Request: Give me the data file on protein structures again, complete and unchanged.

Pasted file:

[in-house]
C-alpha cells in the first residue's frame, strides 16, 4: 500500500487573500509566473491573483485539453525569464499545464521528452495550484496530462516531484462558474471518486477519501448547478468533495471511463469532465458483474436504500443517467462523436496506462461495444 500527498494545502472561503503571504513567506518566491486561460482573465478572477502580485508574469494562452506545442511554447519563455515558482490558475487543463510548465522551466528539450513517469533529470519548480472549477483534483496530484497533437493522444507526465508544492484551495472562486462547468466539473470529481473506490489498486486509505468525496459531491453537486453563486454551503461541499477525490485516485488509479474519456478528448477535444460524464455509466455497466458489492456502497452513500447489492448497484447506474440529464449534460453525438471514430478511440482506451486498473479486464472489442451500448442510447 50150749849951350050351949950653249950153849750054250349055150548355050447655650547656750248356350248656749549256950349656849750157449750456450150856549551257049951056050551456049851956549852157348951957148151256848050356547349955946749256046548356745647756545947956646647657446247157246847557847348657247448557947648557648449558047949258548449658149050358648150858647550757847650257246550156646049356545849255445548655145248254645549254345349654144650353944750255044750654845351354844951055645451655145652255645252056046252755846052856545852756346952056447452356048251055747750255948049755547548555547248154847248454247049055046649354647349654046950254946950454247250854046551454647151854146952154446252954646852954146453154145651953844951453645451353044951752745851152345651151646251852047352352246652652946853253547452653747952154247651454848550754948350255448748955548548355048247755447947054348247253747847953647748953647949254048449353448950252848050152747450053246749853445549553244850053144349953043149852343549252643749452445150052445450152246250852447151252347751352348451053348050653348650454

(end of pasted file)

[in-house]
C-alpha cells in the first residue's frame, strides 16, 4: 500500500487573500509566473491573483485539453525569464499545464521528452495550484496530462516531484462558474471518486477519501448547478468533495471511463469532465458483474436504500443517467462523436496506462461495444 500527498494545502472561503503571504513567506518566491486561460482573465478572477502580485508574469494562452506545442511554447519563455515558482490558475487543463510548465522551466528539450513517469533529470519548480472549477483534483496530484497533437493522444507526465508544492484551495472562486462547468466539473470529481473506490489498486486509505468525496459531491453537486453563486454551503461541499477525490485516485488509479474519456478528448477535444460524464455509466455497466458489492456502497452513500447489492448497484447506474440529464449534460453525438471514430478511440482506451486498473479486464472489442451500448442510447 50150749849951350050351949950653249950153849750054250349055150548355050447655650547656750248356350248656749549256950349656849750157449750456450150856549551257049951056050551456049851956549852157348951957148151256848050356547349955946749256046548356745647756545947956646647657446247157246847557847348657247448557947648557648449558047949258548449658149050358648150858647550757847650257246550156646049356545849255445548655145248254645549254345349654144650353944750255044750654845351354844951055645451655145652255645252056046252755846052856545852756346952056447452356048251055747750255948049755547548555547248154847248454247049055046649354647349654046950254946950454247250854046551454647151854146952154446252954646852954146453154145651953844951453645451353044951752745851152345651151646251852047352352246652652946853253547452653747952154247651454848550754948350255448748955548548355048247755447947054348247253747847953647748953647949254048449353448950252848050152747450053246749853445549553244850053144349953043149852343549252643749452445150052445450152246250852447151252347751352348451053348050653348650454